The future of campus security may soon lie in the hands of a smartphone app.
Las Vegas-based IQ Onsite developed Campus Ping, an app that is designed to open lines of communication between students, faculty and security during emergency and nonemergency situations.
Campus Ping allows faculty to send a silent alarm to alert security of threatening situations, gives security the opportunity to send alerts to faculty and students, provides direct messaging for on- or off-campus notifications, and allows students to have direct access to security at any given moment.
“If they’re in proximity of campus and experience suspicious behavior or an active shooter, something that would warrant the need for assistance, they can hit this silent alarm, which will be sent to safety officials who can then identify their location and dispatch an officer,” said Jim Beckmann, IQ Onsite founder and president. “The users are important because they’re the ones bringing these situations to the attention of campus safety officials and making the school environment a safer place.”
In addition to its safety and security features, Beckmann said parents can opt in to receive alerts from more than one school in a particular district based on their interests such as after-school events, early release notifications and parent-teacher association meetings.
“They can be customized to the family’s interest so they’re not saturated with messages and are only receiving relevant information,” he said. “It’s complemented by the ability to engage the schools if they have a question, comment or concern.”
In early January, IQ Onsite launched its first two pilot programs for Campus Ping at the Florida-based Volusia County School District and Daytona State College.
Beckmann said IQ Onsite, which has a location in Daytona Beach, Fla., decided to open a Las Vegas office on South Jones Boulevard last year in order to have a presence on the West Coast.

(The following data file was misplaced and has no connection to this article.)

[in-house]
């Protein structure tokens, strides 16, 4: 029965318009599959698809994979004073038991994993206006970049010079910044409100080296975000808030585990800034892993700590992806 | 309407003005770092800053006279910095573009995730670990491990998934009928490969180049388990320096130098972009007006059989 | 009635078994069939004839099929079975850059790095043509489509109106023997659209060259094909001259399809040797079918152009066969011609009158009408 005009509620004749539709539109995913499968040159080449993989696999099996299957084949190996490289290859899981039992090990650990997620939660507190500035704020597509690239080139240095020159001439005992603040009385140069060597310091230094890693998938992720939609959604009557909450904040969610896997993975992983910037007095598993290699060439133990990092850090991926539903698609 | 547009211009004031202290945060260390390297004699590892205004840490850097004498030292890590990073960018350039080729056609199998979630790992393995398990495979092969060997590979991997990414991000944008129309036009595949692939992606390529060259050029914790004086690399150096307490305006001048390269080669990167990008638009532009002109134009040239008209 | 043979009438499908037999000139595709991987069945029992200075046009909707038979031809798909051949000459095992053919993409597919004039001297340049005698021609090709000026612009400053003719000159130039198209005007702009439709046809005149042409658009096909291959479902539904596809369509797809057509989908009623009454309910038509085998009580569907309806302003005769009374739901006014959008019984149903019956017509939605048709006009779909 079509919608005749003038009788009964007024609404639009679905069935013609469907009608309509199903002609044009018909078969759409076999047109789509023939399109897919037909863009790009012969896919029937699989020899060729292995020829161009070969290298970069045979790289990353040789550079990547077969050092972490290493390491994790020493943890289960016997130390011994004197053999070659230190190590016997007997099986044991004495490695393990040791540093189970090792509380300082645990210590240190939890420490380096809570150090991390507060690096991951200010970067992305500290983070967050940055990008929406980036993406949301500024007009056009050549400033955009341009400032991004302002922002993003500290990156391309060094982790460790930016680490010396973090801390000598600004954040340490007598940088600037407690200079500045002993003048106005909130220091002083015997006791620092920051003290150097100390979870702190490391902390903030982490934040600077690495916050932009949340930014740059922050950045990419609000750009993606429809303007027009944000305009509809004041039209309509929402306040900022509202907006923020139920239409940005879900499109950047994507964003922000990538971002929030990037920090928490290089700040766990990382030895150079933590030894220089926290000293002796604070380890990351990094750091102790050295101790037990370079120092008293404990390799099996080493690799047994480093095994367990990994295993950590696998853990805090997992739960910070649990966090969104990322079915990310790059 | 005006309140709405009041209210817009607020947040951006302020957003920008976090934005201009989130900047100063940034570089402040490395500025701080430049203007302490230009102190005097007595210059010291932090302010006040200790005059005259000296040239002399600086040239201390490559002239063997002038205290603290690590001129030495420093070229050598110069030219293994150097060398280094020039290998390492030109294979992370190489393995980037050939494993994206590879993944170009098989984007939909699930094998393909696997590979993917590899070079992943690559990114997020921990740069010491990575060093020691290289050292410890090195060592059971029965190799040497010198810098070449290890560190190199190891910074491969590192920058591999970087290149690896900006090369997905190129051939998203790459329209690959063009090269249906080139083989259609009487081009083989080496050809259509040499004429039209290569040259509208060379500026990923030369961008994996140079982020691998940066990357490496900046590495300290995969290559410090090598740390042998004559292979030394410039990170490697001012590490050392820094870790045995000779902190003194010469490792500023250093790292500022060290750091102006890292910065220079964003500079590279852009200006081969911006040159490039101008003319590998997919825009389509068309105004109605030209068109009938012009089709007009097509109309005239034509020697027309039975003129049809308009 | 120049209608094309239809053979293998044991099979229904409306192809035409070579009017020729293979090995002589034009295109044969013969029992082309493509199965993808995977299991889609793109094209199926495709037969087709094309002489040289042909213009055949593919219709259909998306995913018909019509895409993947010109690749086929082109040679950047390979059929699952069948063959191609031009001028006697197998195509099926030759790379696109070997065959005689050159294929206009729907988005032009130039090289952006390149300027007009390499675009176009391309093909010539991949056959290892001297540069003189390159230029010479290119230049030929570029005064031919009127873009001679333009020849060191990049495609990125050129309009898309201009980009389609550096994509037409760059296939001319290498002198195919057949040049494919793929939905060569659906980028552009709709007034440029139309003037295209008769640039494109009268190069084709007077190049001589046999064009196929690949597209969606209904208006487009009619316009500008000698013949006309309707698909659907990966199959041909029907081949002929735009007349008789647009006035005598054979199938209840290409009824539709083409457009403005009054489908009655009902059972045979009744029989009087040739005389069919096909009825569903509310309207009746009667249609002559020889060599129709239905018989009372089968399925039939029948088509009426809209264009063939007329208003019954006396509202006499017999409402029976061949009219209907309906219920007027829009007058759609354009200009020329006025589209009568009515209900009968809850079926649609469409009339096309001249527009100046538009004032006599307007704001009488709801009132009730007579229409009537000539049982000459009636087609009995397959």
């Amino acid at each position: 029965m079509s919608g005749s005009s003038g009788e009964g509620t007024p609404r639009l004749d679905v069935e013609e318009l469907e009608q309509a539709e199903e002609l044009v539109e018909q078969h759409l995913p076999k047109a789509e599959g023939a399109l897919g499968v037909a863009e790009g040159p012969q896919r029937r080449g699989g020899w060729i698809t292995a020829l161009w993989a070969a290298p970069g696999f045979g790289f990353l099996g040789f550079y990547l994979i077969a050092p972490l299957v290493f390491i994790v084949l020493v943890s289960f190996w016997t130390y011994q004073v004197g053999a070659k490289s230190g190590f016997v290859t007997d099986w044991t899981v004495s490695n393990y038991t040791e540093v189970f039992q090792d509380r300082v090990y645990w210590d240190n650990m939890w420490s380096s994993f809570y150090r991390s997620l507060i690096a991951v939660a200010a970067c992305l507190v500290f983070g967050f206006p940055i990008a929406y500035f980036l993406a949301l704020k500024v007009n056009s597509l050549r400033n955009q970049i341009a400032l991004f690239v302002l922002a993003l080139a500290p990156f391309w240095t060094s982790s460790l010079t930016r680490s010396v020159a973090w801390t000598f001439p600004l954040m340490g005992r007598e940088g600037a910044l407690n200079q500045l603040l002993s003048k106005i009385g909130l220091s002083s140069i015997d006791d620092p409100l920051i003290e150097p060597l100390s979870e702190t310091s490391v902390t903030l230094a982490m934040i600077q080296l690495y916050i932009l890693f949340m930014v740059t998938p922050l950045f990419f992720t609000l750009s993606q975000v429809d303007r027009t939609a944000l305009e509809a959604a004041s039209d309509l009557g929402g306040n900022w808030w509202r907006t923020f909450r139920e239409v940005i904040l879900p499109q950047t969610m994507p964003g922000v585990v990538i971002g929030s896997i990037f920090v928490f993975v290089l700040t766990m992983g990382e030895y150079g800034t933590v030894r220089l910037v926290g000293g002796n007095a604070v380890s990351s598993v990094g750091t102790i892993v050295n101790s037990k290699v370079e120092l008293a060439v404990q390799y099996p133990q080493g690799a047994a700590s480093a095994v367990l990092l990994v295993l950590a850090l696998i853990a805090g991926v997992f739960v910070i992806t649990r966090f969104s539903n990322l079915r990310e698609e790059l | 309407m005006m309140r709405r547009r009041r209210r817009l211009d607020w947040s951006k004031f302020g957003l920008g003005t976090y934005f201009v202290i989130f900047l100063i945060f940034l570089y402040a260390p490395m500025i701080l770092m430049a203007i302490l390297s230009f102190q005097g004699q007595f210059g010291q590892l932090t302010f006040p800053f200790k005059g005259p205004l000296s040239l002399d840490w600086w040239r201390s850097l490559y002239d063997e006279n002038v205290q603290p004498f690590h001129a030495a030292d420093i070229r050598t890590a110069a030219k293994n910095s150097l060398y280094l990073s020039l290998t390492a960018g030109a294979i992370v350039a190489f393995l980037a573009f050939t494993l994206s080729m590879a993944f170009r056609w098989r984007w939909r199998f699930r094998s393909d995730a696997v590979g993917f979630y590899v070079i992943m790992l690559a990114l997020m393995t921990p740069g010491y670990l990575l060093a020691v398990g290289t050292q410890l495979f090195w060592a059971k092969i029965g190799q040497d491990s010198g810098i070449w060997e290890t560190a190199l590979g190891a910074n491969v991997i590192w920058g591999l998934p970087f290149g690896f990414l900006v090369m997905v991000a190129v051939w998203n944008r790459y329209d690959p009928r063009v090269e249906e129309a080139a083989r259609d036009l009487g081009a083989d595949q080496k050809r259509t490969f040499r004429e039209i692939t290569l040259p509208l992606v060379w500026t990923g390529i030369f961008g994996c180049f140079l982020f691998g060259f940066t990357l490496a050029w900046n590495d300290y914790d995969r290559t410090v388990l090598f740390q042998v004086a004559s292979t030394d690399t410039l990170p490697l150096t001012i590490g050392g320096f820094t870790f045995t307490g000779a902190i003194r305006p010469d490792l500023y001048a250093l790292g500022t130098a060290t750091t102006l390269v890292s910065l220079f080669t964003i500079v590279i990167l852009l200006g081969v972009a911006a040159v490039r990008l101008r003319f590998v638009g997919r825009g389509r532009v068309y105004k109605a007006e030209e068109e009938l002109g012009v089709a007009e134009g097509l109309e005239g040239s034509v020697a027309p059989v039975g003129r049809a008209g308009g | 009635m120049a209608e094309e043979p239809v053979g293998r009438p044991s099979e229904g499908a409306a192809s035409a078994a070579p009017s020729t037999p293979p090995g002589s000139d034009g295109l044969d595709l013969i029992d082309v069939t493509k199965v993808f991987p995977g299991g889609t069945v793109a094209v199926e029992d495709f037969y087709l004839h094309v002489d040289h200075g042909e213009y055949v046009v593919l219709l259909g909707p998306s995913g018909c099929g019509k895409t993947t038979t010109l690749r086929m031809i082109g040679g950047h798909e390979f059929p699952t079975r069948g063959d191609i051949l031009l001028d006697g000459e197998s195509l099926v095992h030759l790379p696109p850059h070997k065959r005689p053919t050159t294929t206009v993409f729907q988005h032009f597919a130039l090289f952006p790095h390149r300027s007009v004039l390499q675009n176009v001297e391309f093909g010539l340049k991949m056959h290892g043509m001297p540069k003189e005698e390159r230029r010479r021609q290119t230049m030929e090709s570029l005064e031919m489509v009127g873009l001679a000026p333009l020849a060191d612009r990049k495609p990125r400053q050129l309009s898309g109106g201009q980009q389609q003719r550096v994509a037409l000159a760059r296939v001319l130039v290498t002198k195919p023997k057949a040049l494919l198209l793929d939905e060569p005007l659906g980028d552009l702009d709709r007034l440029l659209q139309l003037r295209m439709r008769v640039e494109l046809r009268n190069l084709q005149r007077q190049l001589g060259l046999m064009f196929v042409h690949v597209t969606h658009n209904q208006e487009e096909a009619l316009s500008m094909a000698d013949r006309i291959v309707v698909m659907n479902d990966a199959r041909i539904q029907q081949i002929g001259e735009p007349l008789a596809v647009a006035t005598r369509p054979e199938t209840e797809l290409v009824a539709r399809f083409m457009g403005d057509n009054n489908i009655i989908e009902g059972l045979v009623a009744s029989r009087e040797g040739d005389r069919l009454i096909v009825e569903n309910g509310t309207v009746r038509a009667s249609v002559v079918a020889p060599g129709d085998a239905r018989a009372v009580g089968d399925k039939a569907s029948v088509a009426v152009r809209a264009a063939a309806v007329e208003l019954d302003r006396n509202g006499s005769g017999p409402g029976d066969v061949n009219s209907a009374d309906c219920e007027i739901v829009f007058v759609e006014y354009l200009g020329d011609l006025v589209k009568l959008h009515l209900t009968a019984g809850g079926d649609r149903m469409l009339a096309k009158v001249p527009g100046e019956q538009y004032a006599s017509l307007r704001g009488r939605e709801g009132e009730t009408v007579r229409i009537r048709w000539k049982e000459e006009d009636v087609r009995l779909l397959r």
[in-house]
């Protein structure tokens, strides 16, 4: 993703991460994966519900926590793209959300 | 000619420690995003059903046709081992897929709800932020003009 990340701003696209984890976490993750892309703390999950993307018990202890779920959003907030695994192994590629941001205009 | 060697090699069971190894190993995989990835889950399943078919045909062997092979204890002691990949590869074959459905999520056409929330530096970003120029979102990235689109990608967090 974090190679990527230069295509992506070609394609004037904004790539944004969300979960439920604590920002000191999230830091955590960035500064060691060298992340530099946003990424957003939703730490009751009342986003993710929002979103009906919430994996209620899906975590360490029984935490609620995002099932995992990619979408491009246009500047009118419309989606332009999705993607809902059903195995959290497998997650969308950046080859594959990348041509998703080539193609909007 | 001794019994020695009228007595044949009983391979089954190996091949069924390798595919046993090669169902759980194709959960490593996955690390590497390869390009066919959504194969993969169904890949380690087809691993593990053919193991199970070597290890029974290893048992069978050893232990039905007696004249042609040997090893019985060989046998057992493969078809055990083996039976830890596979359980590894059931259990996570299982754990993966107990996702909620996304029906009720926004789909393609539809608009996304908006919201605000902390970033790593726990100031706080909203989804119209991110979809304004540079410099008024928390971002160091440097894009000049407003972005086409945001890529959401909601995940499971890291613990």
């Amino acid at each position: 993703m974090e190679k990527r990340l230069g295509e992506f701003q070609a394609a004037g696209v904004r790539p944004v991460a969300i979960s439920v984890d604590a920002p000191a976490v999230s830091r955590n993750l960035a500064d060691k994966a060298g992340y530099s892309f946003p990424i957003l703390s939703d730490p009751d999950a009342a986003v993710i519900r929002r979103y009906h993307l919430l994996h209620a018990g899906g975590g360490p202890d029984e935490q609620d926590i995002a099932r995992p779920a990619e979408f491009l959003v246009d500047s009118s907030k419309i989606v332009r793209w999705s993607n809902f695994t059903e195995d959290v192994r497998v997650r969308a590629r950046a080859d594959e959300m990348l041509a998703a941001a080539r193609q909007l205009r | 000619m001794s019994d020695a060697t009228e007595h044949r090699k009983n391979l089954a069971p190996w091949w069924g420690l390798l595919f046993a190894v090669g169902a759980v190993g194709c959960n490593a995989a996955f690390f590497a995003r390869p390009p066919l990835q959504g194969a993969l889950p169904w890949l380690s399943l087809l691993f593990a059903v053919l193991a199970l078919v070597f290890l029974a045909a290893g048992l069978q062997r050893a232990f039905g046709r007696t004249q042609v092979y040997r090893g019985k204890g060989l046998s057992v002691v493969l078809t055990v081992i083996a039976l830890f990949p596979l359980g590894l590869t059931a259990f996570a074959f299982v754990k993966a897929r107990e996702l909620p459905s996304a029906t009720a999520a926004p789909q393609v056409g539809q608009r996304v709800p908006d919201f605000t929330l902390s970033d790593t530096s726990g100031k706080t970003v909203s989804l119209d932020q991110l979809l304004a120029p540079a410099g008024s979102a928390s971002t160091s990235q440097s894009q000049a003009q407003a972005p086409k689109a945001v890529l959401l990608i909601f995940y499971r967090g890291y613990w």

“We want to present this opportunity to Southern Nevada prospects including Clark County,” he said. “Once we have participating schools and colleges, our plan is to hire locally and build new jobs in the areas of software engineering, programming and customer service.”
According to Beckmann, Campus Ping is a free program to school districts and college campuses as it’s underwritten by corporate partners.
If it’s free, then what’s taken the Clark County School District so long to sign up?
“I’ve already met with Clark County School District officials and they were interested in the product, but because it has a unique feature that enables parents and students to engage with the school, they’re not prepared to face the incoming amount of inquiries that will be made,” Beckmann said. “They don’t have the available resources at the moment to respond.”
Beckmann said he’s focused on spreading the word about Campus Ping and inviting colleges and school districts to sign up for a pilot program, which gives them a limited amount of time to test the product.
“We have to earn their business by proving ourselves,” he said. “We’d love for Clark County and other Nevada counties to take advantage of it.”
Beckmann said Campus Ping will give parents the opportunity to be more engaged in their child’s education and keep them informed as well as bring situations to the attention of campus safety officials.
“We’re using technology in a positive way for families to work together and on the safety side, engaging students and faculty to have a safer environment to work and learn in,” he said. “Knowledge is power and if we can extend more tools to parents for them to engage in their child’s education then that’s a good investment.”